How can we possibly rejoice when we are weary?
I felt it before I even got out of bed the other morning. The heaviness in my bones, the familiar fog of depression closing in on my thinking. I moved slowly, and if I am being honest, I didn’t want to move at all. The quilt in my room seemed like a much more comforting environment than my desk chair under fluorescent lights.
“No, please, Lord. Not this year.”
My body knows what it is now, but for years, I wrestled with the darkness of seasonal depression and thought there was something severely wrong with me. I know now that I am not alone– that “Seasonal Affective Disorder (SAD) is estimated to affect 10 million Americans. Another 10 percent to 20 percent may have mild SAD,” (also sometimes known as the ‘winter blues’). The numbers for major depression and generalized anxiety are even higher.
I am on high alert as fall shifts into cold weather. After years of research and work in therapy, I still know that I need to be faithful in taking that small pink pill each morning. I reach out to my friends for prayer. I make a gratitude list. I take a walk. I go to my weekly recovery meeting. But sometimes, all of the “right” actions in the world cannot prevent this weary darkness from coming through in the biology of my body- down to my cells and my neurotransmitters that know winter is here.
This is not a diary entry about my annual bouts of depression. This is to let you know that even as God has brought healing into my life, I still struggle at times. And whatever you are walking through, I know that you most likely have an area of tender pain that aches for God’s healing.
On this earth, this broken and beautiful world is not as God originally designed it to be. Because of the sinful choices of humanity, we live in a fallen world that sin, sickness, and pain entered long ago. If not for Christ, we would be destined to eternal darkness and suffering. But Christ DID come, as promised, to serve as our redemption and ransom. He made it possible for us to taste glory and one day be joined with our Heavenly Father in eternity.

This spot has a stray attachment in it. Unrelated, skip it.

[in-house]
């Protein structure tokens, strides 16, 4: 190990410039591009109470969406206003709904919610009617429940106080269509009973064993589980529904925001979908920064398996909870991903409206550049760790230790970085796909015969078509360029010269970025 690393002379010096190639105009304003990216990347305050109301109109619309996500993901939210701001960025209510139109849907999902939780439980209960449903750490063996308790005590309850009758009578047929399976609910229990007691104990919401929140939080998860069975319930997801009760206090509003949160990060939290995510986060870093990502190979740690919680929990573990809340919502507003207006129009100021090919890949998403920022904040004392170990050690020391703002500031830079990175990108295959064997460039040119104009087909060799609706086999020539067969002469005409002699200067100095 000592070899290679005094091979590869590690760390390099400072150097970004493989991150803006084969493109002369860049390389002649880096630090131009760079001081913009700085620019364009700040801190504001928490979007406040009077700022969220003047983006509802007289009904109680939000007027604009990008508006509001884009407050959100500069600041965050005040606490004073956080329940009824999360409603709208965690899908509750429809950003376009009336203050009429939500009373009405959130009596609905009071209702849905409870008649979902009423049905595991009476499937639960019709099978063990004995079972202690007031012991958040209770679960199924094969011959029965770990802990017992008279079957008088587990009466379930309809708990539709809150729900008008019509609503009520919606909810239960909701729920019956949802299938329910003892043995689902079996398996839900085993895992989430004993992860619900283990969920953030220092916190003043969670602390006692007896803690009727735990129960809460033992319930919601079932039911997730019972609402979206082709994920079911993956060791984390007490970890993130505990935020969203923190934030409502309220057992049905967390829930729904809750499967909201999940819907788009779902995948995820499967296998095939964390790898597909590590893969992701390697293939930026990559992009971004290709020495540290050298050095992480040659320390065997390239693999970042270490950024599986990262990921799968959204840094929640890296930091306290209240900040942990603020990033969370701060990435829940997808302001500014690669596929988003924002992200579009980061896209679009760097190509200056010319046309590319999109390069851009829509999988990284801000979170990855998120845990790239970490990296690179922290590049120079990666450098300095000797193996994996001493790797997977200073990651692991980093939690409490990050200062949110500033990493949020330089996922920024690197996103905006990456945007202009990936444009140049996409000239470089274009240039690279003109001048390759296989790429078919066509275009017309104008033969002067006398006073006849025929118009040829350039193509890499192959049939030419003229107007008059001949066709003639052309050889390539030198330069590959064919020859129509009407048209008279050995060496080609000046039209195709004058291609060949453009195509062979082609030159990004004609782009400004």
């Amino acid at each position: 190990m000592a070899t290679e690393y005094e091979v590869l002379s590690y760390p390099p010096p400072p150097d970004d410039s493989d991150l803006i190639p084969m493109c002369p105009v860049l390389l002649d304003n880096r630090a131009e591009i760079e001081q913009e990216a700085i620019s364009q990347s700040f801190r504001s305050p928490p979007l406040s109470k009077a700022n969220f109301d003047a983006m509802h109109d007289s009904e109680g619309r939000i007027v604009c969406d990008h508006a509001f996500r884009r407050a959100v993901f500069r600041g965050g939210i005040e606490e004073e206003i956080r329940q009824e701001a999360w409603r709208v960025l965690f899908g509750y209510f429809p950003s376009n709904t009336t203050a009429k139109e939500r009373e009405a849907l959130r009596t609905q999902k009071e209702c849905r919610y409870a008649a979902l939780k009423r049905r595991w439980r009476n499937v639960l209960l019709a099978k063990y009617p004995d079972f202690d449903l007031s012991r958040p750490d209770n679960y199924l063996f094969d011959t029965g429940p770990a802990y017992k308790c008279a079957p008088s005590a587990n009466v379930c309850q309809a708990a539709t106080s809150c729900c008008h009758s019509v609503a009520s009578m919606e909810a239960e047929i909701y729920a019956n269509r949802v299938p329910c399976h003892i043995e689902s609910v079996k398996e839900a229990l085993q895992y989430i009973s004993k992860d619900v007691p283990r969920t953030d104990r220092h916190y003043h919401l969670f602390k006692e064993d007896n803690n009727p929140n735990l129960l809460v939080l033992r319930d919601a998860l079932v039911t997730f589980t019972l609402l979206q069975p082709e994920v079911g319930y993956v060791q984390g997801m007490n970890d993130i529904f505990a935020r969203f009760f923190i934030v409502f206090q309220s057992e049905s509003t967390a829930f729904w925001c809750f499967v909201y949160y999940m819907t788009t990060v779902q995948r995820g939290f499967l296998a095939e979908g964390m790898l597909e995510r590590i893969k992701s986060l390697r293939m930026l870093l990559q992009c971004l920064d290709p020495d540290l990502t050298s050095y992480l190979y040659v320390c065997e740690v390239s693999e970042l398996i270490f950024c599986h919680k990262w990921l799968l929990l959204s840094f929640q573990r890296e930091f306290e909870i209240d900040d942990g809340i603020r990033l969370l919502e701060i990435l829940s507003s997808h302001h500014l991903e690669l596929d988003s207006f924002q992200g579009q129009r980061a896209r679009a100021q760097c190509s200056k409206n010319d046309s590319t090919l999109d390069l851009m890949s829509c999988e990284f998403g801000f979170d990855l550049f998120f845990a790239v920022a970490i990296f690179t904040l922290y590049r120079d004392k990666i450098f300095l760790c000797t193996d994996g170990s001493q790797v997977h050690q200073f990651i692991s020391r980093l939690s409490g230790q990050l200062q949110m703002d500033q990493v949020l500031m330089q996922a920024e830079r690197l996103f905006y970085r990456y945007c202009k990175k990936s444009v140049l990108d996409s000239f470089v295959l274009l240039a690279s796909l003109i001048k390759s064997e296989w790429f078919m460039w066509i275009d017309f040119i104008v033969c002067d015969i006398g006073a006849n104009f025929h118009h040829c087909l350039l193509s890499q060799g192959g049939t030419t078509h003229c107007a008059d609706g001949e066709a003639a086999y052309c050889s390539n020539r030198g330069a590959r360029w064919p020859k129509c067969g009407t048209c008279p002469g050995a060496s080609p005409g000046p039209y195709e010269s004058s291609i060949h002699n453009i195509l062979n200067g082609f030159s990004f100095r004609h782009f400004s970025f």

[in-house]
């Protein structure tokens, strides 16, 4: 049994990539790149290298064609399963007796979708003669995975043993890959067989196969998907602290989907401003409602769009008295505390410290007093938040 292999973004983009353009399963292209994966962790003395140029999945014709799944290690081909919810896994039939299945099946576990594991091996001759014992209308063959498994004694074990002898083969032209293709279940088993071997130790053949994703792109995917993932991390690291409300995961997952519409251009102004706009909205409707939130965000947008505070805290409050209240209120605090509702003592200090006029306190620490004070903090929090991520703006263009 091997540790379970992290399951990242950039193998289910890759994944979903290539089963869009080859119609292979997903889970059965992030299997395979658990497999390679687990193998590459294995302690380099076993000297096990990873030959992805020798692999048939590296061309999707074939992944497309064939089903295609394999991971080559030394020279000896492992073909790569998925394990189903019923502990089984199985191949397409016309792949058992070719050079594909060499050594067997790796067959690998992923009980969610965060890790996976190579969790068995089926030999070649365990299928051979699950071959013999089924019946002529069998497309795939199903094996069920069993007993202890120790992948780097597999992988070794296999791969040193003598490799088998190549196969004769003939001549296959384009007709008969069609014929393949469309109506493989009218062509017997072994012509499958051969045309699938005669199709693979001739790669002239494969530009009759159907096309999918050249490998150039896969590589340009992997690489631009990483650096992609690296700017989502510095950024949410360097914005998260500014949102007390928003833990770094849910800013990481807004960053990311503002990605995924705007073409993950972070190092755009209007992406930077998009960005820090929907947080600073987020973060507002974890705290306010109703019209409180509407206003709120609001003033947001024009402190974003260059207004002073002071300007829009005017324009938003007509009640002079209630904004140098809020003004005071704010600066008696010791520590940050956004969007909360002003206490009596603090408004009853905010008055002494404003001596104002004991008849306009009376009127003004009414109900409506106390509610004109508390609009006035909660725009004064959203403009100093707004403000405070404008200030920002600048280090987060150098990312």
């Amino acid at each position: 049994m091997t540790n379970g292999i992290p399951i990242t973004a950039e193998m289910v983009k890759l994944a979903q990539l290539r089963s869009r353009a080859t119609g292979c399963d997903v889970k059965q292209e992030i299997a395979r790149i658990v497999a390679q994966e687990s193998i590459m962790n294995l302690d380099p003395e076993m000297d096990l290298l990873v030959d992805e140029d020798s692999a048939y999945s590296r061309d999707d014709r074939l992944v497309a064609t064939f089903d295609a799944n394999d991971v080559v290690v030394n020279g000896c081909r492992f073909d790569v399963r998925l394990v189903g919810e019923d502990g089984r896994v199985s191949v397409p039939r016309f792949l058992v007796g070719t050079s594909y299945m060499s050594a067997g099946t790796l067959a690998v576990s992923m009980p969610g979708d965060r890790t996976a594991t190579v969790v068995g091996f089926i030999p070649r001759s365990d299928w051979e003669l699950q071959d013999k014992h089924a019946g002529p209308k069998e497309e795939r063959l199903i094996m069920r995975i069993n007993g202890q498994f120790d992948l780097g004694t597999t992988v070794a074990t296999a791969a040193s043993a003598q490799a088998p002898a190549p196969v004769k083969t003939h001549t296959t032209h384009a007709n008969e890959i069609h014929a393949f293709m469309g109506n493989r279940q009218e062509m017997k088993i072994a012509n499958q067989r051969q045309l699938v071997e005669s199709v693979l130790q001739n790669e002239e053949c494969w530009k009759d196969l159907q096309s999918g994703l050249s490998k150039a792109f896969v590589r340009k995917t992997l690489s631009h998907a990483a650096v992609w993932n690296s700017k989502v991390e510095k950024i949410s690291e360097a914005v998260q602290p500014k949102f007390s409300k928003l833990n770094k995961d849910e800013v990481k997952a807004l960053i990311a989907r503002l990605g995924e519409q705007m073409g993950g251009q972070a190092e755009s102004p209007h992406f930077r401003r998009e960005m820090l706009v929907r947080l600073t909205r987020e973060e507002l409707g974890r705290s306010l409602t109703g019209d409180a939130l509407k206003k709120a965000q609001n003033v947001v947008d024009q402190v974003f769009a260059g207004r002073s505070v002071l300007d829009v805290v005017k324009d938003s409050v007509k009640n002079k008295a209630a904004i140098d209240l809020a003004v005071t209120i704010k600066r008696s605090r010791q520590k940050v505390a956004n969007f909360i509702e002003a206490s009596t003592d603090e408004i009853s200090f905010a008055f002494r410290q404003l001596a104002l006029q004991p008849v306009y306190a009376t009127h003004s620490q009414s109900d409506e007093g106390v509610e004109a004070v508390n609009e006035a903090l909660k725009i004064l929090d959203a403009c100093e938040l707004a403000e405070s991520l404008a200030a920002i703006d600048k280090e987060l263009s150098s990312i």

As we wait longingly for Christ’s second coming and for ALL to be redeemed, the earth groans for that full wholeness and healing. I love this passage from Romans 8:18-25 (NLT):
Yet what we suffer now is nothing compared to the glory he will reveal to us later. For all creation is waiting eagerly for that future day when God will reveal who his children really are. Against its will, all creation was subjected to God’s curse. But with eager hope, the creation looks forward to the day when it will join God’s children in glorious freedom from death and decay. For we know that all creation has been groaning as in the pains of childbirth right up to the present time. And we believers also groan, even though we have the Holy Spirit within us as a foretaste of future glory, for we long for our bodies to be released from sin and suffering.
We, too, wait with eager hope for the day when God will give us our full rights as his adopted children, including the new bodies he has promised us. We were given this hope when we were saved. (If we already have something, we don’t need to hope for it. But if we look forward to something we don’t yet have, we must wait patiently and confidently).
So here we are. Christmas Day. In the midst of our pain, suffering, weariness, we are encouraged to rejoice. How can we?
For those of you struggling right now with fear, anxiety, depression, heartache, insecurities, physical limitations, a mountain of debt, job insecurity, loss… I grieve with you. Christ grieves with us. He is acquainted with sorrow. In the midst of your weariness, you may not feel like showing great joy or delight. But Christ is with us.
Before we sing that “the weary world rejoices,” we sing of the thrill of hope. The world can rejoice BECAUSE of Christ’s birth and because Emmanuel is finally with us. HE is our hope.
The more we read His word, the more we can see the Bible as one story pointing us again and again to Jesus Christ. A great story of God’s love for us–those in suffering, the weary ones.
O holy night the stars are brightly shining
It is the night of our dear Savior’s birth
Long lay the world in sin and error pining
Till He appeared and the soul felt its worth
A thrill of hope the weary world rejoices
For yonder breaks a new glorious morn
Fall on your knees
O hear the angels’ voices
O night divine
O night when Christ was born
When we can step back from our weariness to remember the whole picture–the overarching story of God chasing after those who are lost, lifting the heads of the downtrodden, and sending our Savior to walk among us–we can hopefully remember that He is a God of redemption. We can praise Him for being our hope. We can rest our weary souls in the quiet of a new and glorious morning.
Sweet and weary friends, I am praying for you today.